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Dealing with __chkstk/__chkstk_ms when Cross-Compiling For Windows

Rival Fortress Update #45

If you have a cross-compiling toolchain for building Windows executables read on.

I use both Clang and Mingw-w64, and I’ve recently discovered a “fun” little gotcha that has to do with the __chkstk routine that is output automatically by the code generator of both compilers.

What is __chkstk

The __chkstk routine (also known as __alloc_probe) is a little procedure that is inserted by compilers targeting Windows executables in the prologue code for each function that uses more that 4K bytes (8K in 64bit).

By default Windows allocates stack space in 4K pages with a guard page at the end that triggers an access violation when the program tries to access it, causing the operating system to allocate more stack space.

A problem arises when a function uses more than 2 pages for its stack variables. This means that it could possibly access memory past the guard page, thus triggering an access violation that won’t be handled by the OS as a simple request for more stack space, but as a generic exception that would terminate the application.

__chkstk is the solution to this problem. Upon function entry, it touches memory addresses every 4K from the current stack pointer location up to the size needed by the function. This triggers the guard pages in the proper sequence and commits additional memory to the stack as required.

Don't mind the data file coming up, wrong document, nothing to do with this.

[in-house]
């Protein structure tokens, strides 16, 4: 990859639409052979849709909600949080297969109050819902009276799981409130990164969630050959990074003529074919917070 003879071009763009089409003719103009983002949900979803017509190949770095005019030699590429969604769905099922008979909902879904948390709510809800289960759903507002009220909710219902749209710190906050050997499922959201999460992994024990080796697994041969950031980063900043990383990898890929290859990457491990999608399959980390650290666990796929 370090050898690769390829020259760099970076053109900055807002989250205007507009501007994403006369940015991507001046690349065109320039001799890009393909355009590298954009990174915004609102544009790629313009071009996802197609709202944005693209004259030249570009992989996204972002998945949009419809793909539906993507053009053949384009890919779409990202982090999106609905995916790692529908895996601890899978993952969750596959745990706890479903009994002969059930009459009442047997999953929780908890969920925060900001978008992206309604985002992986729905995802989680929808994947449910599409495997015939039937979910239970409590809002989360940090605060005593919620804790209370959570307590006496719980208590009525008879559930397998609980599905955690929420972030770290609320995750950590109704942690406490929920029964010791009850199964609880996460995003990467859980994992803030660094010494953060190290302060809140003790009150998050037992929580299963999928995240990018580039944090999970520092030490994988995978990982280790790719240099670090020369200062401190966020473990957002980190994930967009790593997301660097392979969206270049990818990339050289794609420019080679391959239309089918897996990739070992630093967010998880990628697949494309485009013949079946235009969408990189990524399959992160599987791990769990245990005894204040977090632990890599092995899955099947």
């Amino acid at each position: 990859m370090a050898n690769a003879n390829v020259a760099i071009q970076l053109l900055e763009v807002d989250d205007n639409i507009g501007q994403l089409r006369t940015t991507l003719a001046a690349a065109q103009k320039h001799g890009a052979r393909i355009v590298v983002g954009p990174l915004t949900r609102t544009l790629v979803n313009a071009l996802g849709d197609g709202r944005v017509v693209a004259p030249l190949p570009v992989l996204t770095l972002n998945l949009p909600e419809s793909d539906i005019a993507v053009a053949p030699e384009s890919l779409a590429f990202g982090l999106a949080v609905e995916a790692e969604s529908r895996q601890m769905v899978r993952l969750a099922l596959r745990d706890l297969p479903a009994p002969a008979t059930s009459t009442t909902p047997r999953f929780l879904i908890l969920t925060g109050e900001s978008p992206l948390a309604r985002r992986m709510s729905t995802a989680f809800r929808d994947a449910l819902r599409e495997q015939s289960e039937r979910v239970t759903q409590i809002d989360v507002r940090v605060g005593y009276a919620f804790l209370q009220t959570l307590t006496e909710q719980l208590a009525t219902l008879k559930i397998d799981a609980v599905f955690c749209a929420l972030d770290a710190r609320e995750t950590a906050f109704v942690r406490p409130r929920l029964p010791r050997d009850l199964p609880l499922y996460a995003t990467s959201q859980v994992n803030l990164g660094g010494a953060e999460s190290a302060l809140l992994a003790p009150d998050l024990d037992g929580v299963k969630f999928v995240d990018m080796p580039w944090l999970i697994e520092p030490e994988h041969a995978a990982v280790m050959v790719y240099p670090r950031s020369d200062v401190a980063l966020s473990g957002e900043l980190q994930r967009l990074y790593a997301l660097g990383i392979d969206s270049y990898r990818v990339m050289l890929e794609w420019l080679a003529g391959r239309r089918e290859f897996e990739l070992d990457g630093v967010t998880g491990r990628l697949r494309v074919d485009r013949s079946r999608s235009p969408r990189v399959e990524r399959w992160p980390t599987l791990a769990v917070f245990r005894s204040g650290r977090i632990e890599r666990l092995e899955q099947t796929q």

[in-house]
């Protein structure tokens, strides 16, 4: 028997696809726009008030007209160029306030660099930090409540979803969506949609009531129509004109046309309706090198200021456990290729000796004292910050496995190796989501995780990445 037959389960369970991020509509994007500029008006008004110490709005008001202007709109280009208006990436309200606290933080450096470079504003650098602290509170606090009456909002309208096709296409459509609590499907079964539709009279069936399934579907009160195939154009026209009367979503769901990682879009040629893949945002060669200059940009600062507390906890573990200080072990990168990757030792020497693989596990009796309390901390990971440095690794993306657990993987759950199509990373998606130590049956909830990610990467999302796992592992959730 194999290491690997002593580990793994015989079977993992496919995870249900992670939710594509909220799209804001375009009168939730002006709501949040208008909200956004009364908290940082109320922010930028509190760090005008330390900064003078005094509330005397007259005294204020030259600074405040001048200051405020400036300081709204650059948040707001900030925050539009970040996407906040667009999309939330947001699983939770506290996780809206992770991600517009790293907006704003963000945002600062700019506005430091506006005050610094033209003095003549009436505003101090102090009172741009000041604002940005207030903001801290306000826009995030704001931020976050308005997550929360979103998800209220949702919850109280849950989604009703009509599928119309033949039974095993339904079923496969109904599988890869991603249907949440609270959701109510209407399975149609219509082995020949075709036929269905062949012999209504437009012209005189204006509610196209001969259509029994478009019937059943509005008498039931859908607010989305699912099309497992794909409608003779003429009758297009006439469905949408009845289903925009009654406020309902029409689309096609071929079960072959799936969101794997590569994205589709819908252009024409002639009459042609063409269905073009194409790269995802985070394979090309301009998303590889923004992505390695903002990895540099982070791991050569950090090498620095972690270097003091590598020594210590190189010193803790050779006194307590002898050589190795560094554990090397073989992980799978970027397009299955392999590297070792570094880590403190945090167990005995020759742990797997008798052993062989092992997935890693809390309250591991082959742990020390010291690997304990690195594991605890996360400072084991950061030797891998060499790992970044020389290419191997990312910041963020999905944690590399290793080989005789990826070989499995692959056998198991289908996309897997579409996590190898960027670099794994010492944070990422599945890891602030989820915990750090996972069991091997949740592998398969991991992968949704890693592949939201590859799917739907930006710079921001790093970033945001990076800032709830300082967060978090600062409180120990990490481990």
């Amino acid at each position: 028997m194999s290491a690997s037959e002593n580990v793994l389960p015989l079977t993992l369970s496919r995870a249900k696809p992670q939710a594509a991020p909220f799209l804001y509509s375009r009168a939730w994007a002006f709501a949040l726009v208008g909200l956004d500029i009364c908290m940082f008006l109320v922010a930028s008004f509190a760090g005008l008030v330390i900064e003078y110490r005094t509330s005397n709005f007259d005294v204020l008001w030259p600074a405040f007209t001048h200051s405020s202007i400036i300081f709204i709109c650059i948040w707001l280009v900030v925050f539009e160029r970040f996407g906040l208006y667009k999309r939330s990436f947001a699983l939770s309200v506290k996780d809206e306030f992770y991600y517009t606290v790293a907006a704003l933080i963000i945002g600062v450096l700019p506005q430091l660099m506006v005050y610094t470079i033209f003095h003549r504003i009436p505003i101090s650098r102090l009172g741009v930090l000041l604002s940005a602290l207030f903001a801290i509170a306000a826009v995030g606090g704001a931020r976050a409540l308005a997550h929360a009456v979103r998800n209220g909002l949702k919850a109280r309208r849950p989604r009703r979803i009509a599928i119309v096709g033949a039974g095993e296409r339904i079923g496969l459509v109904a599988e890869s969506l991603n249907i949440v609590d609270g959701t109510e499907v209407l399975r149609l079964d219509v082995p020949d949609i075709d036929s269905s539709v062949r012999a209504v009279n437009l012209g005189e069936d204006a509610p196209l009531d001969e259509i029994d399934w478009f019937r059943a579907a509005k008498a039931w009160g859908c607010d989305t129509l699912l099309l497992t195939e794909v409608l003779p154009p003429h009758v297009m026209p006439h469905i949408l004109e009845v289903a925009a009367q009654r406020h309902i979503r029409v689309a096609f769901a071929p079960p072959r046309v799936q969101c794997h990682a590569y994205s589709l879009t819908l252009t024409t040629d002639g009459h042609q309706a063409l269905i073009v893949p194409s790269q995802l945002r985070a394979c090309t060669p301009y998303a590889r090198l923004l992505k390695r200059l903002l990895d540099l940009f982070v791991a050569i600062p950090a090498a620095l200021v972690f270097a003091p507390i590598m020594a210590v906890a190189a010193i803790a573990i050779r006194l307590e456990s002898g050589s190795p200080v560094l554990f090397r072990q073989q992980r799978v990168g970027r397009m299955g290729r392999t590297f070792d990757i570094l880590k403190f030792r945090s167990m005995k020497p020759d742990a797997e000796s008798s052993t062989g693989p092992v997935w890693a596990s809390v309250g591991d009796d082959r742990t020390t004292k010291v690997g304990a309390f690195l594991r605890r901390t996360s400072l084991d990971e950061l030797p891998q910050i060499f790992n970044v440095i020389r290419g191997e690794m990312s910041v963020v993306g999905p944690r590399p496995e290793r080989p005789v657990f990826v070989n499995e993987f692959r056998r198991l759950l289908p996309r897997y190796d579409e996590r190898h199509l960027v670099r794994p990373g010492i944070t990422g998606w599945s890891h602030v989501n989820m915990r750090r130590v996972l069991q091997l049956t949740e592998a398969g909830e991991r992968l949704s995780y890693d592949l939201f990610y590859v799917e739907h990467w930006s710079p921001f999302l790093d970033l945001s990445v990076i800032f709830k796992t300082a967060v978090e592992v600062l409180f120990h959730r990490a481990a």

__chkstk can also speed up your application’s start up time, even though, for most indie games and even some triple A game, the speed up will be negligible.

Read Compiler Security Checks In Depth for more details.

Why you may not want __chkstk

As you may imagine, having this little routine run on every function call is wasteful. The cost of each page fault is paid only once, but __chkstk has to do its little dance and burn cycles on instructions that do nothing every time a function is called.

Fortunately it can be disabled on MSVC with the following cl.exe flags:

  • /GsXXX where XXX is the threshold in bytes that prompts the insertion of the __chkstk probe. If you set this to a high number, like 10000000, no stack probes will be inserted.
  • /STACK:reserve[,commit] reserves and, more importantly, commits the specified bytes for stack space used by the application. By default reserve is 1 MB and commit is 4 KB, so if you set both reserve and commit to the same number you won’t have to manually trigger faults to expand stack space.

LLVM and mingw don’t support __chkstk disabling

Unfortunately LLVM’s code generator for Windows targets use an hard-coded probe size of 4K as of LLVM 5.0, and this size can only be changed on a per-function basis with the stack-probe-size function attribute.

The same goes for mingw-w64, as it automatically outputs the __chkstk_ms probe for functions that use more than 4 KB, and to my knowledge there is no way to change this, but I didn’t dig deep in the source, as I use mingw only for continuous integration, and not for my main builds.

The solution I went with is to just redefine the function __chkstk as a no-op in assembly like so:

.global __chkstk

When I’ll get further along and lock all toolchain versions, I’ll modify the source to the Windows LLVM code generator to remove the call to __chkstk, but for now this is a quick and painless solution.